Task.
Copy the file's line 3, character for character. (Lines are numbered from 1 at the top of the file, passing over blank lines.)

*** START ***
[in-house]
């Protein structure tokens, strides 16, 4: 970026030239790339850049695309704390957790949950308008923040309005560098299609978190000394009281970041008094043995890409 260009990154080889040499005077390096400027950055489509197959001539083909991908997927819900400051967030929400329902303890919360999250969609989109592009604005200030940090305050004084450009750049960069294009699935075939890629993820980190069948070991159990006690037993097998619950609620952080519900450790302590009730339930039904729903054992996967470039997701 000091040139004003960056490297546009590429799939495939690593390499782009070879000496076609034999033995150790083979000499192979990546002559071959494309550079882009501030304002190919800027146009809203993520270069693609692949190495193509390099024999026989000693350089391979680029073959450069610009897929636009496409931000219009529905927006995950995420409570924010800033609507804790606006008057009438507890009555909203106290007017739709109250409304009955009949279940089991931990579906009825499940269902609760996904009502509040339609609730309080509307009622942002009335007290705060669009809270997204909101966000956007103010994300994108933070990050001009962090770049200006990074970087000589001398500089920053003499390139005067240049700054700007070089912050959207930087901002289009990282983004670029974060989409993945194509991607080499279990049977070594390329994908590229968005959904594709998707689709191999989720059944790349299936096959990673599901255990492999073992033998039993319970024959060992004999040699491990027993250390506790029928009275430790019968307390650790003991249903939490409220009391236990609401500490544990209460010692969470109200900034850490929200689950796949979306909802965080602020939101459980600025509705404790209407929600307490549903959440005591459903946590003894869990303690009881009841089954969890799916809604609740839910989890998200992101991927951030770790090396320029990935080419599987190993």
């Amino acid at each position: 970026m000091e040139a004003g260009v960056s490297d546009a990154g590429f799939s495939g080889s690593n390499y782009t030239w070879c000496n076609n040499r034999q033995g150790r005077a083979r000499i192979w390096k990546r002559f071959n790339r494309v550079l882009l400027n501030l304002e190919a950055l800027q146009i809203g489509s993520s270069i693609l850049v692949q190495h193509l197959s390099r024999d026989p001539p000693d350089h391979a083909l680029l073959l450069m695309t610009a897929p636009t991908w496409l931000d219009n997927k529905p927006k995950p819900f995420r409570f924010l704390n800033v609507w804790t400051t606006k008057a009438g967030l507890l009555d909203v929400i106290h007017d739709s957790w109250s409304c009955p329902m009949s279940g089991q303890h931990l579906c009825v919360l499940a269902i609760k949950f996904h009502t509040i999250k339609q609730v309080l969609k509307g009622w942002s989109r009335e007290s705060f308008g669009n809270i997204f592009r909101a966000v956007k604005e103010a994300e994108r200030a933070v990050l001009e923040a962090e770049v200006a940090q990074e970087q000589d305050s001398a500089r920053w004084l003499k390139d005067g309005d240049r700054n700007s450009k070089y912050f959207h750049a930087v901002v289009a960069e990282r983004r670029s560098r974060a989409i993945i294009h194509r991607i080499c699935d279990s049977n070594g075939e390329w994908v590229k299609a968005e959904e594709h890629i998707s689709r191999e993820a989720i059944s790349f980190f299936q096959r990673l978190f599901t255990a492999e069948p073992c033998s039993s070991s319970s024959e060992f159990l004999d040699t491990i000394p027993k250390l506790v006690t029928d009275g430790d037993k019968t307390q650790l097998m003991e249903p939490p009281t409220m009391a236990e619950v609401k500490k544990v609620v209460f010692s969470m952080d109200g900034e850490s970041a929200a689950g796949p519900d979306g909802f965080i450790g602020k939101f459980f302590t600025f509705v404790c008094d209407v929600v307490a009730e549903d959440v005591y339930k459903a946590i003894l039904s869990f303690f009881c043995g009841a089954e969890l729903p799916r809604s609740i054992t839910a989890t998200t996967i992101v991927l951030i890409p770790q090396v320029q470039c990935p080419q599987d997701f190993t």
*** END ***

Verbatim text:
């Amino acid at each position: 970026m000091e040139a004003g260009v960056s490297d546009a990154g590429f799939s495939g080889s690593n390499y782009t030239w070879c000496n076609n040499r034999q033995g150790r005077a083979r000499i192979w390096k990546r002559f071959n790339r494309v550079l882009l400027n501030l304002e190919a950055l800027q146009i809203g489509s993520s270069i693609l850049v692949q190495h193509l197959s390099r024999d026989p001539p000693d350089h391979a083909l680029l073959l450069m695309t610009a897929p636009t991908w496409l931000d219009n997927k529905p927006k995950p819900f995420r409570f924010l704390n800033v609507w804790t400051t606006k008057a009438g967030l507890l009555d909203v929400i106290h007017d739709s957790w109250s409304c009955p329902m009949s279940g089991q303890h931990l579906c009825v919360l499940a269902i609760k949950f996904h009502t509040i999250k339609q609730v309080l969609k509307g009622w942002s989109r009335e007290s705060f308008g669009n809270i997204f592009r909101a966000v956007k604005e103010a994300e994108r200030a933070v990050l001009e923040a962090e770049v200006a940090q990074e970087q000589d305050s001398a500089r920053w004084l003499k390139d005067g309005d240049r700054n700007s450009k070089y912050f959207h750049a930087v901002v289009a960069e990282r983004r670029s560098r974060a989409i993945i294009h194509r991607i080499c699935d279990s049977n070594g075939e390329w994908v590229k299609a968005e959904e594709h890629i998707s689709r191999e993820a989720i059944s790349f980190f299936q096959r990673l978190f599901t255990a492999e069948p073992c033998s039993s070991s319970s024959e060992f159990l004999d040699t491990i000394p027993k250390l506790v006690t029928d009275g430790d037993k019968t307390q650790l097998m003991e249903p939490p009281t409220m009391a236990e619950v609401k500490k544990v609620v209460f010692s969470m952080d109200g900034e850490s970041a929200a689950g796949p519900d979306g909802f965080i450790g602020k939101f459980f302590t600025f509705v404790c008094d209407v929600v307490a009730e549903d959440v005591y339930k459903a946590i003894l039904s869990f303690f009881c043995g009841a089954e969890l729903p799916r809604s609740i054992t839910a989890t998200t996967i992101v991927l951030i890409p770790q090396v320029q470039c990935p080419q599987d997701f190993t």